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From Steve Loughran <ste...@apache.org>
Subject Re: [AXIS2][Deployement] Hot Deployement techniques
Date Fri, 08 Oct 2004 15:23:14 GMT

On Fri, 8 Oct 2004 07:54:48 +0600, Sanjiva Weerawarana 
<sanjiva@opensource.lk> wrote:
 > To me, hot deployment is a feature for developer convenience
 > and not really for production. For developers the race condition
 > problem is not a likely thing IMO - do you agree?
 >

agreed, mostly. I've been burned in production systems where saved 
session state was still in a different classloader; it didnt purge stuff.

<gratuitous-product-placement producturl="http://smartfrog.org">

I actually added axis deploy and configure in smartfrog last month, as 
part of a grid deployment prototype discussed here:-

http://forge.gridforum.org/projects/cddlm-wg/document/service-API-paper/en/1
http://forge.gridforum.org/projects/cddlm-wg/document/service-API-presentation/en/2

What you do is explicity send a deploy request to the system (originally 
RMI, in the proto SOAP),
which includes a list of URLs for the classloader to search for when 
dynamically downloading classes. So you dont even need to have the stuff 
on the target machine, just hosted on a visible web server (and signed 
by a certificate your runtime likes). To update something you undeploy 
that bit of the graph of deployed things, and deploy a replacement,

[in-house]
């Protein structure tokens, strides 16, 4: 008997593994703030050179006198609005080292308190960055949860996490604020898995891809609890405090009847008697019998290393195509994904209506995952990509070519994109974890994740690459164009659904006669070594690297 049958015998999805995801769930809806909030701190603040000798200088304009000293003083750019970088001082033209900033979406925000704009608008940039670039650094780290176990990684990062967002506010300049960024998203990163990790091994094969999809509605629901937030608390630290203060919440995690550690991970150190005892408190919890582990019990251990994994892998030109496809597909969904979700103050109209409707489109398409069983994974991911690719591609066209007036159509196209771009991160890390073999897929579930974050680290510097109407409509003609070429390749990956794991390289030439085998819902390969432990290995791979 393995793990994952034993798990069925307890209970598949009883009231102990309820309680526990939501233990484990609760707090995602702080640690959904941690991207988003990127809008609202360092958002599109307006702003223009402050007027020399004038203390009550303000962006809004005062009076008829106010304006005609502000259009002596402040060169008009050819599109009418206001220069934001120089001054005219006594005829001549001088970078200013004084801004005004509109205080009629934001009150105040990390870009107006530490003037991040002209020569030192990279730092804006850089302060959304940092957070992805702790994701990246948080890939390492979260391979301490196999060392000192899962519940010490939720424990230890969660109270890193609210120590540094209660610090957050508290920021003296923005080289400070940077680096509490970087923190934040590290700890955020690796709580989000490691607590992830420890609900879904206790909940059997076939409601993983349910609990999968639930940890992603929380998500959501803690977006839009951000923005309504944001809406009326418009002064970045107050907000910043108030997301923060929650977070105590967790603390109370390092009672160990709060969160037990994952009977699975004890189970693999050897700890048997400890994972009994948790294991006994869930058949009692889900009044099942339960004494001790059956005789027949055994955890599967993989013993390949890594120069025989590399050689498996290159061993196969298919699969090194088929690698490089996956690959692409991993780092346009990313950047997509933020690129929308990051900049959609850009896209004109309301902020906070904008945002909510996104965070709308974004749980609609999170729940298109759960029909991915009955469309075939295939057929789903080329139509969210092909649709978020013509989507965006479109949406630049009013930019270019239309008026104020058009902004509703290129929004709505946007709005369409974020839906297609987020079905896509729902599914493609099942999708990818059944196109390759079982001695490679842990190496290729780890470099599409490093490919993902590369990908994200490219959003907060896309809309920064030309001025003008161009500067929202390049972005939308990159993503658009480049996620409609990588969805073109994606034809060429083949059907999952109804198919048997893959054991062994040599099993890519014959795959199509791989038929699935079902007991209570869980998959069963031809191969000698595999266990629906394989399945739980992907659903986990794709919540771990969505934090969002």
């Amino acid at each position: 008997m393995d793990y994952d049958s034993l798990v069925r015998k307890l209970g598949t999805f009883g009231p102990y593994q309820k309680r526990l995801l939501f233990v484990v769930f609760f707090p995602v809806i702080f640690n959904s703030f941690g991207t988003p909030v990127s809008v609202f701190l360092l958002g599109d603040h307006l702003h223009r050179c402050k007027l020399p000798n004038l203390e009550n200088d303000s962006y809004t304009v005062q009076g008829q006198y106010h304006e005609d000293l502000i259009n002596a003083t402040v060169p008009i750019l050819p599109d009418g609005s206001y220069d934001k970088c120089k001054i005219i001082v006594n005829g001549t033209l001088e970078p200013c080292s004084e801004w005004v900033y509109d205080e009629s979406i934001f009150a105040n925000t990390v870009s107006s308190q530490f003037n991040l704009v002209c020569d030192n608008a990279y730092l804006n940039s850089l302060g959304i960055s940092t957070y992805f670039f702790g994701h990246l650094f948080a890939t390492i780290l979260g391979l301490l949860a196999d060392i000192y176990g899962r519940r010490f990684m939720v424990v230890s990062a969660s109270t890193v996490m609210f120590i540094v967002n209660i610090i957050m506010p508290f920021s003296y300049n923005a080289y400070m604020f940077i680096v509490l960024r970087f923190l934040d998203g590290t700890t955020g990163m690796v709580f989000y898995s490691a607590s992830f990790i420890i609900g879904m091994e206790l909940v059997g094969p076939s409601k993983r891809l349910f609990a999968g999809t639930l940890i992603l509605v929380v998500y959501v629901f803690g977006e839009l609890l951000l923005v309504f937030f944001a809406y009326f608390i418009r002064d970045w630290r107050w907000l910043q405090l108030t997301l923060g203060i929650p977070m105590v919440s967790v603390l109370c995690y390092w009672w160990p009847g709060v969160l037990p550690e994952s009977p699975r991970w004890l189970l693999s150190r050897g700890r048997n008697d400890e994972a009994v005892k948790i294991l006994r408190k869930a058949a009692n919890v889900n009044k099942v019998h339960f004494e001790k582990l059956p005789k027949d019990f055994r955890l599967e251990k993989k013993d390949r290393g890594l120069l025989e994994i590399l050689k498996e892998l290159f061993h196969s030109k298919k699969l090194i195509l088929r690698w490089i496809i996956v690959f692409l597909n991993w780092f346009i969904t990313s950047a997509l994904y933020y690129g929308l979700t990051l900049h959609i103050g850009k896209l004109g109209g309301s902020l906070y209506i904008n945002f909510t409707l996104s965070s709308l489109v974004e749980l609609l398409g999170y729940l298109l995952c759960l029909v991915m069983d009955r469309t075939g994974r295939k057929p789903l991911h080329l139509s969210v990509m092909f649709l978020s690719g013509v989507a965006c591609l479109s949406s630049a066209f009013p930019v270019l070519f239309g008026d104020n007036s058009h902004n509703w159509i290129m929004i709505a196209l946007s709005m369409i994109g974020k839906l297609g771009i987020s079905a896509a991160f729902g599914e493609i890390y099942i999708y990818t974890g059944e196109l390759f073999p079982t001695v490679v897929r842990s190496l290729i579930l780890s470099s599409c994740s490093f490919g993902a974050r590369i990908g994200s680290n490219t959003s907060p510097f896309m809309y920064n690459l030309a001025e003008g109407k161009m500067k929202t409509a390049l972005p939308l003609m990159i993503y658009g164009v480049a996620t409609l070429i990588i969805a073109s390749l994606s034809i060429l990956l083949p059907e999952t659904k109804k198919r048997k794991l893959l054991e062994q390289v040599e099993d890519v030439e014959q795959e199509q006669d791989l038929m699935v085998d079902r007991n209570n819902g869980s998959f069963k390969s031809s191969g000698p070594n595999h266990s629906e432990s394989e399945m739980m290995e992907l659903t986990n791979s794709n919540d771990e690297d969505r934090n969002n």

perhaps with a new/updated list of JAR files.

It is pretty fiddly still to get a deployment descriptor up and running, 
as you are trying to configure many things in one go (jetty, axis, ...), 
but once it is up and running it works pretty well for doing full 
restarts of complex systems. And lets face it, apart from the lead time 
hit, restarts are the cleanest.

</gratuitous-product-placement producturl="http://smartfrog.org">


 > In production, there's indeed one scenario where this could
 > occur: if a hosting kind of place allows people to hot
 > deploy services .. but in that case the "hot" deployment will
 > occur via some remote protocol (like an HTTP POST uploading
 > the aar file, for example) and we could make sure that whatever
 > we implement for such scenarios do follow some locking to
 > prevent race conditions. Others could screw it up, but we can
 > document saying that's a requirement of the hot deployment
 > engine.
 >
 > The other scenario is at server startup time the system loads
 > up everything in the deployed services directory (without expecting
 > everything to be listed in server-config.wsdd like now that is).
 > There too I guess there's potential for race conditions but again
 > I don't see it as very likely.
 >
 > In any case, we don't need to invent here. Deepal, were you able
 > to find out what Tomcat does? What's good enough for Tomcat is
 > good enough for us I'd say!

Tomcat loads stuff in its directories, then when you send it a jmx or 
HTTP  request it loads new JARs. At least, that is how it has worked for 
me. But then there are JSP pages, which are special. I think they get 
recompiled and reloaded if they change.


 > BTW I'm definitely -1 on making Axis2 JDK 1.5 specific :-).

Nobody on gump was very happy this morning when I accidentally made 
Ant1.7 JDK-specific either :)

JDK1.5 is quite profound in terms of language changes, the most 
significant since the 1.0 -> 1.1 transition, and that makes a big 
difference in coding. It reminds me of when C++ added templates. At the 
same time, it will be a long time for the migration to happen, and, 
realistically, some code won't go. Its just that tomcat5.5 and the new 
EJB stuff is going to JDK1.5 for all the annotation stuff, so you can be 
sure that all the new libraries are present too. If we had to track 
those specs then we'd have to move up too, but I guess that is a matter 
for the JAX-RPC wg.

-steve

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